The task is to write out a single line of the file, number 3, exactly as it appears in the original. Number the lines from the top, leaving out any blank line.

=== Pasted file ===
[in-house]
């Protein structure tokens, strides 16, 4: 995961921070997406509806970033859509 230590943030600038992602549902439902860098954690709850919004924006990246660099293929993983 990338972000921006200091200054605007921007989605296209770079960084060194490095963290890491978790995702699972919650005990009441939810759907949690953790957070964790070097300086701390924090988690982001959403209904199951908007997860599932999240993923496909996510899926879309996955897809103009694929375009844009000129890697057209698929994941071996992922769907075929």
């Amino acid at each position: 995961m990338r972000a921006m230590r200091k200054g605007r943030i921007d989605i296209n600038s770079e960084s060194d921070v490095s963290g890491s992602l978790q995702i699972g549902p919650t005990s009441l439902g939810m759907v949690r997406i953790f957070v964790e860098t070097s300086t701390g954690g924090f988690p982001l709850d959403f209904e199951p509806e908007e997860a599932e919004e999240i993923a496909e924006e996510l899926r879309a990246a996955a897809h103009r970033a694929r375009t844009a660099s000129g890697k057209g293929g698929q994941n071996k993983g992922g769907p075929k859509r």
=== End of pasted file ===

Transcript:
């Amino acid at each position: 995961m990338r972000a921006m230590r200091k200054g605007r943030i921007d989605i296209n600038s770079e960084s060194d921070v490095s963290g890491s992602l978790q995702i699972g549902p919650t005990s009441l439902g939810m759907v949690r997406i953790f957070v964790e860098t070097s300086t701390g954690g924090f988690p982001l709850d959403f209904e199951p509806e908007e997860a599932e919004e999240i993923a496909e924006e996510l899926r879309a990246a996955a897809h103009r970033a694929r375009t844009a660099s000129g890697k057209g293929g698929q994941n071996k993983g992922g769907p075929k859509r």